I agree that they are making steps in the right direction but they still do not support HTML5 as much as they should.  They score a mere 320 on HTML 5 compatibility. I am a software developer and can say first hand that microsoft has a lot of great products but IE is not one of them. They are doing great things with making it faster and using the graphics processor but that doesn't mean anything if the page still doesn't render the way it was intended. When writing web applications I constantly develop for the masses by starting with chrome. Then when i'm done I always have to go back and see what doesn't work on IE because they refuse to support common javascript commands and widely used HTML5 practices due to their decision to not support webkit. I know that they view webkit as being less secure but if you want the masses to use your product then you give them what they want and not what you think they want. I'm an XBOX  user and a I have windows and office on several of my home machines so I'm writing this post as unbiased as possible but IE is not ready to compete against chrome or safari until it embraces common coding practices so that all websites show up correctly to their customers. 

MichaelSummers
MichaelSummers

At lease IE 10 is better than Safari. If HTMLT5test.com gives IE 11 400+ points like Maxathon or Google Chome I would consider going back to IE.

The video I just watch is so un-real. The people that said that they do not know what IE is must be from planet Mars. If you ever had a window device or went to any school from grade school to College you had to use IE

ellak365
ellak365

I'll check it out, definitely! Gotta see if it's better than before, but probably not switching back from the torch browser, or whatever chromium based browser I'm into at the time.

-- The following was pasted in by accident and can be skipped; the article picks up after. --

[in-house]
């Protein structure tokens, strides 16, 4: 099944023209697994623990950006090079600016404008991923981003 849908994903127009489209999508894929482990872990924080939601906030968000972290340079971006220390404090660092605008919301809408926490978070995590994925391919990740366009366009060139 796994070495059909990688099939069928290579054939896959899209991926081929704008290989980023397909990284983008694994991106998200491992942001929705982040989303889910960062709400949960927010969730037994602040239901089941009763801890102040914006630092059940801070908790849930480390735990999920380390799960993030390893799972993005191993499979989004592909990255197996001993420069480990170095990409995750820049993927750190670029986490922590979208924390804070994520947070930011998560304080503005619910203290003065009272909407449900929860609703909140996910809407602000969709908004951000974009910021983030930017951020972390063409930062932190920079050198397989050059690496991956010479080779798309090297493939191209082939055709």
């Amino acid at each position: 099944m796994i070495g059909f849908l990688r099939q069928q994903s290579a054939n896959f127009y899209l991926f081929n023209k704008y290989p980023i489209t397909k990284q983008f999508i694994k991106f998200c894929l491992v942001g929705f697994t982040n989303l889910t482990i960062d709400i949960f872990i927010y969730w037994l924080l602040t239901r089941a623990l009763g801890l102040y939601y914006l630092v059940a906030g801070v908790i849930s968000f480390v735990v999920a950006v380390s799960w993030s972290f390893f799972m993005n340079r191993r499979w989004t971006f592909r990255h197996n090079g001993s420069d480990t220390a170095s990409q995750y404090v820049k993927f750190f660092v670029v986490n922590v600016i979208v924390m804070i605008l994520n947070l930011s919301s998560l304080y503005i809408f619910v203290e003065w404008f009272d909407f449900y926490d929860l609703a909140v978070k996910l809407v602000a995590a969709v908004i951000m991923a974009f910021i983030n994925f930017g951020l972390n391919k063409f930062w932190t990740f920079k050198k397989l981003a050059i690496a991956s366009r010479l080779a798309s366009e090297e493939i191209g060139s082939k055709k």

gringoloco
gringoloco

At least MS got 1 thing right and that is to support Win 7. Win 8 is a joke and 8.1 only slightly less of a joke. IE 10 at least recently, still has problems displaying web content from porn site video to ebay and t-mobile. 11 is a lot better? Well I won't hold my breath.

It's pretty bad when you have trouble viewing your cell phone account online so you call technical support and they ask you to try Chrome. True story.

23aka23
23aka23

If it's from Microsoft, I'll avoid it like the plague. Open Office, Ubuntu, Playstation, Firefox... ABM (Anything But Microsoft). Microsoft is a disease.

worleyeoe
worleyeoe

Been running IE11 DE since it was released with PE just loaded up last night. IE11 continues the trend of a vastly improved browser and as you say, MS has nothing to apologize for. No major complaints from me. Looking forward to seeing if my Nokia 521 will get Windows Blue. It would be nice to get a major update to IE on WP.

MikeConners
MikeConners

@23aka23 -Such and idiotic response... Just say you hate Windows and be done with it - Troll. Look you say Microsoft is a disease? That is just plain stupid and ignorant at best. Thanks to Microsoft the PC industry is still alive today. Linux never would have gotten off the ground if it wasn't for Microsoft pushing the hardware manufacturers to make better, faster processors, etc. An entire industry was built around Windows, this includes manufacturers of mother boards, cases, power supplies, memory, Floppies, CD ROMs, DVD ROMs, you name it... Next time do some research before you post...

Jaytime
Jaytime

True and point! I hate how almost everyone is on Microsoft's casefor almost everything they produce or offer as if MS has no history of great contributions to the PC and IT industry in general. MS Office is a great collection of applications and is the business standard and has been for years... Windows as an OS is still the dominant OS worldwide despite less PCs being sold lately. The X-box is also another excellent product by Microsoft, these are but just a fe examples...

And the stupid troll above forgets that Linux runs on machines specifically produced by PC manufacturers to run on Windows so as you correctly pointed out, Linux would not be where it is today if MS had not pushed PC makers over the years to make better and better PCs. All those advances in PC hardware and technology also benefited Linux whether the LInux comminity would like to admit it or not.